I can relate to your situation. A semiconductor manufacturer presented me a similar situation some time ago. Once the wafers were diced into individual chips, the original traceability to the wafer was lost. They implemented a system that tracked the chips by unique serial numbers, but the numbers were placed on the chip handling devices (normally trays divided into sections), not the chips themselves. This caused several human errors when various chips were removed from the handling devices, then replaced in the wrong location. At this point, all traceability was lost.

You are on the right track (eliminating the problem at the source). From the brief description provided, it sounds like you are heat treating the units after processing (casting, machining or whatever). If this were the case, an indelible marking system would seem to be in order. Without knowing the details of the device itself, have you considered laser engraving prior to treatment? If there were a location on the device that could be engraved without affecting functionality, this would seem to be an ideal solution. Engraving can be very small, thus reducing affects on functionality and units could be engraved upon receipt. It would also provide traceability for field returns, if any. Also, review Leslie's and Jennifer's (the other post) suggestions. They seem to make good sense.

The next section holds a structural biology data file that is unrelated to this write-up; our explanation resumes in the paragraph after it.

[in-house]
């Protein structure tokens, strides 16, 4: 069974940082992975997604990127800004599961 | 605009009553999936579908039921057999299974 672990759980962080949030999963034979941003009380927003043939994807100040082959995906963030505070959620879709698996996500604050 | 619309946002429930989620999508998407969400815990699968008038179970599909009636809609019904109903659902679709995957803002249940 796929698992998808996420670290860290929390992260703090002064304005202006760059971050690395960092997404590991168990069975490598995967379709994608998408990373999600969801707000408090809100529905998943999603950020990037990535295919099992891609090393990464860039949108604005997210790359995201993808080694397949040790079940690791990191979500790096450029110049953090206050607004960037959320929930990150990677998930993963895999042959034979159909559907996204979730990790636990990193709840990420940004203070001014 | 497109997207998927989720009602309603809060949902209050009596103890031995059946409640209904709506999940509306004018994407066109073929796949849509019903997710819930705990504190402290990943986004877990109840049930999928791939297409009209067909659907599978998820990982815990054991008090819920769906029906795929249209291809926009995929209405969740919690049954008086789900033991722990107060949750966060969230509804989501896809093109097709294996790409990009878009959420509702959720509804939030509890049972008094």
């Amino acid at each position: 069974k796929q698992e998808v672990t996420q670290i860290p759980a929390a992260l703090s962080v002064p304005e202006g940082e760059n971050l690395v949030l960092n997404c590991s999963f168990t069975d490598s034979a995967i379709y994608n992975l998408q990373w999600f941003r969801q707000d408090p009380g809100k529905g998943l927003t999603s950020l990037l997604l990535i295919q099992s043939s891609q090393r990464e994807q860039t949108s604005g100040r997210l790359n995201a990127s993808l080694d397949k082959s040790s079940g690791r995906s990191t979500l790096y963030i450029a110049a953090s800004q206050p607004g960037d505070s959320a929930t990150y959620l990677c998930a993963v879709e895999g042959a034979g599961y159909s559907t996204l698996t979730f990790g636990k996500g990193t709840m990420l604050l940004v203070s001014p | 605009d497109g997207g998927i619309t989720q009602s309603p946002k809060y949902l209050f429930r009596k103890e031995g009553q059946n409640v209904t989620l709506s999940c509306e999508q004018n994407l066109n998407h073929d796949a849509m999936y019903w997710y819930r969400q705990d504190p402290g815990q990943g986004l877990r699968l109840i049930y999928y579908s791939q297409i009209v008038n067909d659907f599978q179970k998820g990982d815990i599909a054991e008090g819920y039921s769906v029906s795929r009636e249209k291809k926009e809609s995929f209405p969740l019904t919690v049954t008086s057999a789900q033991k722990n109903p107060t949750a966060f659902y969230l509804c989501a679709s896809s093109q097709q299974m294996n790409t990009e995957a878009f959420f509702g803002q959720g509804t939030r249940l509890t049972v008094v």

Regards,
Don
 
P
#6
I told you guys this was a doosie.

We produce very clean (can't be touched), fabricated metals. Its not really an assembly although we do have a two piece design (both pieces very clean).

We have tried the following:
paint pens (oven, quench removes the paint),

engravings (rolling and machining removes the engraving),

tags wont work (The product is very clean and cannot be touched during several stages of processing, tags cant survive some steps).

We segregate product in process with carts or between dividers on a single cart (traveler laying on top).

We have very intelligent, skilled folks working for us. I believe that no matter what your intentions, what your discipline, when your doing mundane work, with such complexity, your going to have human error.

I plan to do a PDSA as my next step. I am going to flow chart this thing and see if we can get creative with Poke Yoke.

Leslie-- I am going to consider your idea about using signs to designate placement of parts. Thank you ;)

Any other ideas?
 
E

eastick

#7
I have to do a similar thing here in a machine shop. Castings come in with heat numbers embossed on them. The castings are then fully machined in a lathe, then milled in a mill.

The lathe removes the casting heat number. So before we machine it off, we assign a serial number and use a hand vibro-engraver to put the s/n on after machining. An process control record maps s/n to heat number.

The mill has to nicely engrave (ie. look pretty) the serial number and drill a bunch of holes. Also drilling out the ugly hand-engraving.

Your answer? Use an appropriate ID method for *each* process. Stamp the part before heat treat; paint stick for rolling; etc. Yes it's a pain in the butt, but if you need something that works......